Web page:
Lena H. Sun
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The Bitcoin Documentary Summary and Information
The cryptocurrency paradigm was heralded by the launch of Bitcoin (BTC) in 2008, inspiring a new technological and social movement. The goal of cryptocurrencies is to provide a medium for global, peer-to-peer transaction settlement that preserves privacy and financial security.
A cryptocurrency monetary policy is enforced through a unique blend of software, cryptography and financial incentives rather than the whim of trusted third parties such as central banks, corporations or governments. Cryptocurrencies are powered by cryptographically secure, verifiable transaction databases called blockchains, which provide their security and transparency.
A cryptocurrency network consists of a global community of stakeholders, including the validators that secure the network while adding transactions to the blockchain, the traders who speculate on these radically market-driven assets, and the builders working to onboard people to this new financial paradigm.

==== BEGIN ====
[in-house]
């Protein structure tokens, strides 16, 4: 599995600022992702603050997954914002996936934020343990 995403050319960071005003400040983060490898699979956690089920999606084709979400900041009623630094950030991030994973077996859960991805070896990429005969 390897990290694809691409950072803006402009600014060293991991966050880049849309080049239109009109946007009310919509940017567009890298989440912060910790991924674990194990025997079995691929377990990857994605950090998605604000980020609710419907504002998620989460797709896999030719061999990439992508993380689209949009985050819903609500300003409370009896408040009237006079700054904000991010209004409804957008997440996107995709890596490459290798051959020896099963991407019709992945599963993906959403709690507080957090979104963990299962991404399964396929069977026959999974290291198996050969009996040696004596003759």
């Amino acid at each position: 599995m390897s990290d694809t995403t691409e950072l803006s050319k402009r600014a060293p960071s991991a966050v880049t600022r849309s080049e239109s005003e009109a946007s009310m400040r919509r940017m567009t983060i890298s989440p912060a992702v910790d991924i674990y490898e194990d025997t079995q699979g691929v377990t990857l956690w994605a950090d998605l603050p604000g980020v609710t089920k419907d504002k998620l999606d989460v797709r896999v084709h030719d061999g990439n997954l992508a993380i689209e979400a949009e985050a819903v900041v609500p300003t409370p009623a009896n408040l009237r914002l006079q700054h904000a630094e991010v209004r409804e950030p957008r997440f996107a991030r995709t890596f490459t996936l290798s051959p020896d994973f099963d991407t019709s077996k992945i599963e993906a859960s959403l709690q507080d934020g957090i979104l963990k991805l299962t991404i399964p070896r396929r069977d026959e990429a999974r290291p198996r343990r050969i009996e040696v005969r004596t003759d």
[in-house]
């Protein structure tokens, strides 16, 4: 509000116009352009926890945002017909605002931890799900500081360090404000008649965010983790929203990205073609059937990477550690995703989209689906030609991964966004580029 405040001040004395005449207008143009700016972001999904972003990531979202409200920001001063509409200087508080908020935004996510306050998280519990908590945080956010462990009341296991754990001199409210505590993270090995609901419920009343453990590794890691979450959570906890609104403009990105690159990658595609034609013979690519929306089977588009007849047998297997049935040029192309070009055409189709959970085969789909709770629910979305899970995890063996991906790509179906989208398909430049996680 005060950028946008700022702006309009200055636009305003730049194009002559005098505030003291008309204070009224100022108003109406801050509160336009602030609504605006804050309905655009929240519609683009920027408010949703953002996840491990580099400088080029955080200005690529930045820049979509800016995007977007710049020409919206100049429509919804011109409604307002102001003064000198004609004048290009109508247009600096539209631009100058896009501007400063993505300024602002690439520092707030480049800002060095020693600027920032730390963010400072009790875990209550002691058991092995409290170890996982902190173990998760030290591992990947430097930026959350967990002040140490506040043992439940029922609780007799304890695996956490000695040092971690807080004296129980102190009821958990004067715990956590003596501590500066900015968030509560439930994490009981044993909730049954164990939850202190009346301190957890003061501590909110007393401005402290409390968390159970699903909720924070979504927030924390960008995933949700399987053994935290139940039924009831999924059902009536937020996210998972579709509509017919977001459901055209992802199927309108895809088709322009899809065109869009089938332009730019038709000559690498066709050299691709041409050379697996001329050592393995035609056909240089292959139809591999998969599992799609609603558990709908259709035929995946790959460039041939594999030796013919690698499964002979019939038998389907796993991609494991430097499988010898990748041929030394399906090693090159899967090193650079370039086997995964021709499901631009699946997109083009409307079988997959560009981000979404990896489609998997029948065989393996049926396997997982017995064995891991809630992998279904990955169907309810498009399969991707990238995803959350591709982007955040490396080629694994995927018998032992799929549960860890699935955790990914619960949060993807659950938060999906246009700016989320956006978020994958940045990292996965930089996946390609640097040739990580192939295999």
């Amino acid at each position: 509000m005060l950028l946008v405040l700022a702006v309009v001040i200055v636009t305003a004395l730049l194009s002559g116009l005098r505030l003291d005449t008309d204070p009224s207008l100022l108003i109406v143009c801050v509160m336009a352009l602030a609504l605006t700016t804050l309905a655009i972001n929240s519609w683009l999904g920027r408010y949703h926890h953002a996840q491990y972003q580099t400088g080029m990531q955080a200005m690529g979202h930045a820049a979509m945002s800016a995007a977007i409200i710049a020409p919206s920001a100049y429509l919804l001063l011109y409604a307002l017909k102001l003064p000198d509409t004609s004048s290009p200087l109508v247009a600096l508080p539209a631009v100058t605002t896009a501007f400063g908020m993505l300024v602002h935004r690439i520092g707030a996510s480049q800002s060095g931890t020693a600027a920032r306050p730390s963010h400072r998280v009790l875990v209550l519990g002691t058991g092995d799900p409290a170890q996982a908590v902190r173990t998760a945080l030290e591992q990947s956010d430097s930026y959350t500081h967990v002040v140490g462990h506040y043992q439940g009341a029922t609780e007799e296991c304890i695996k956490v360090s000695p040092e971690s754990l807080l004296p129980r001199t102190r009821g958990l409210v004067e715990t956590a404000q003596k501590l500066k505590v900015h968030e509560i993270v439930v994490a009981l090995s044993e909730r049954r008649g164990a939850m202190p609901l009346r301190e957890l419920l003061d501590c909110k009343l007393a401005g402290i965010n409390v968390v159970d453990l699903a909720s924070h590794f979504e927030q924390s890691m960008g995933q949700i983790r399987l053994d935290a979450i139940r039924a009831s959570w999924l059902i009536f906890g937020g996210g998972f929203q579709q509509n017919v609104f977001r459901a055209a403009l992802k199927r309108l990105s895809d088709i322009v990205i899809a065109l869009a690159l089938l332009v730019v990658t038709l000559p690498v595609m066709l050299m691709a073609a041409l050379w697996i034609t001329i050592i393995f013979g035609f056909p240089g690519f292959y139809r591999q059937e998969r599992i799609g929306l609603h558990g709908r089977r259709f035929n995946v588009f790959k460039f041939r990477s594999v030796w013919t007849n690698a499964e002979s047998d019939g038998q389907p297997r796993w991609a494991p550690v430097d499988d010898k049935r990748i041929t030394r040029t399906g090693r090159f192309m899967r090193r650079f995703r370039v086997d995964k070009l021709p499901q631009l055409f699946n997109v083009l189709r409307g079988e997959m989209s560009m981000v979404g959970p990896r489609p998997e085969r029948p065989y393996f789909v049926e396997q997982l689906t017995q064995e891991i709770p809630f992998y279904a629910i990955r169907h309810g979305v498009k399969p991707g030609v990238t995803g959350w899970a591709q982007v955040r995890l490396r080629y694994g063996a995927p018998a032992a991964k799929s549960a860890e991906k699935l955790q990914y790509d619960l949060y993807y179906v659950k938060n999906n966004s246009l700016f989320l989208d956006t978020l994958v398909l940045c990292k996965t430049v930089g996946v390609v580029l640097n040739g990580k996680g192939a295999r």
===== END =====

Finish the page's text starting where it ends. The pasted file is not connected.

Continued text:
At Cointelegraph, we are chronicling the ongoing story of cryptocurrency and the rise of a borderless, permissionless financial system. How will industry stakeholders work to make crypto a mainstay in people’s lives? How will crypto investments change the paradigm of the current financial system? And will incumbent and legacy systems accept or fight this change?
Stay tuned: Cryptocurrencies are going to play a big role heading into the future.
Don't Get Left Behind!
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A Brief History of the Crypto Industry
The cryptocurrency industry has grown substantially since Satoshi Nakamoto published the original Bitcoin whitepaper in 2008. More than a decade later, most people are aware of the terms “Bitcoin” and “cryptocurrency”.